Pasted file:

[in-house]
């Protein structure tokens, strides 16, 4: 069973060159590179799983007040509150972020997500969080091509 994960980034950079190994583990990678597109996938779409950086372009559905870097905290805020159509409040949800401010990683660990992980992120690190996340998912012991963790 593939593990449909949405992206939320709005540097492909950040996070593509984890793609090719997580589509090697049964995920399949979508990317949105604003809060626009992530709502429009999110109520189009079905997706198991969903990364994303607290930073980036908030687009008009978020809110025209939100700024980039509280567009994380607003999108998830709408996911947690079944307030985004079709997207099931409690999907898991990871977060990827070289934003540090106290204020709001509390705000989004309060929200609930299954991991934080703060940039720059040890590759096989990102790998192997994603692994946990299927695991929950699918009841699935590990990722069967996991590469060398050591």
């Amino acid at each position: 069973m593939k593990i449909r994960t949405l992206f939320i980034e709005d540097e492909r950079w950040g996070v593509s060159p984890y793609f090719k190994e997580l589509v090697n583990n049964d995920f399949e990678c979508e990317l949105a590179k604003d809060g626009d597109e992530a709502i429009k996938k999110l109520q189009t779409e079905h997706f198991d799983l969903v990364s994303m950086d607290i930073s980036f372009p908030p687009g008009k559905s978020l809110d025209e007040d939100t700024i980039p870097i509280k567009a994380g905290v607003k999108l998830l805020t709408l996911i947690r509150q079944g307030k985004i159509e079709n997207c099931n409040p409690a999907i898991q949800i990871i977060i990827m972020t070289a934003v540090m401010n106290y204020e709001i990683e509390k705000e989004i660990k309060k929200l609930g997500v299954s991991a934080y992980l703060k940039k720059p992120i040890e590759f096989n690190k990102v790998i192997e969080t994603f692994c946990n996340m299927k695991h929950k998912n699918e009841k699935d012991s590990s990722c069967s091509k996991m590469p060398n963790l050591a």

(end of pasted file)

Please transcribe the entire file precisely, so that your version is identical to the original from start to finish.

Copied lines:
[in-house]
């Protein structure tokens, strides 16, 4: 069973060159590179799983007040509150972020997500969080091509 994960980034950079190994583990990678597109996938779409950086372009559905870097905290805020159509409040949800401010990683660990992980992120690190996340998912012991963790 593939593990449909949405992206939320709005540097492909950040996070593509984890793609090719997580589509090697049964995920399949979508990317949105604003809060626009992530709502429009999110109520189009079905997706198991969903990364994303607290930073980036908030687009008009978020809110025209939100700024980039509280567009994380607003999108998830709408996911947690079944307030985004079709997207099931409690999907898991990871977060990827070289934003540090106290204020709001509390705000989004309060929200609930299954991991934080703060940039720059040890590759096989990102790998192997994603692994946990299927695991929950699918009841699935590990990722069967996991590469060398050591």
């Amino acid at each position: 069973m593939k593990i449909r994960t949405l992206f939320i980034e709005d540097e492909r950079w950040g996070v593509s060159p984890y793609f090719k190994e997580l589509v090697n583990n049964d995920f399949e990678c979508e990317l949105a590179k604003d809060g626009d597109e992530a709502i429009k996938k999110l109520q189009t779409e079905h997706f198991d799983l969903v990364s994303m950086d607290i930073s980036f372009p908030p687009g008009k559905s978020l809110d025209e007040d939100t700024i980039p870097i509280k567009a994380g905290v607003k999108l998830l805020t709408l996911i947690r509150q079944g307030k985004i159509e079709n997207c099931n409040p409690a999907i898991q949800i990871i977060i990827m972020t070289a934003v540090m401010n106290y204020e709001i990683e509390k705000e989004i660990k309060k929200l609930g997500v299954s991991a934080y992980l703060k940039k720059p992120i040890e590759f096989n690190k990102v790998i192997e969080t994603f692994c946990n996340m299927k695991h929950k998912n699918e009841k699935d012991s590990s990722c069967s091509k996991m590469p060398n963790l050591a």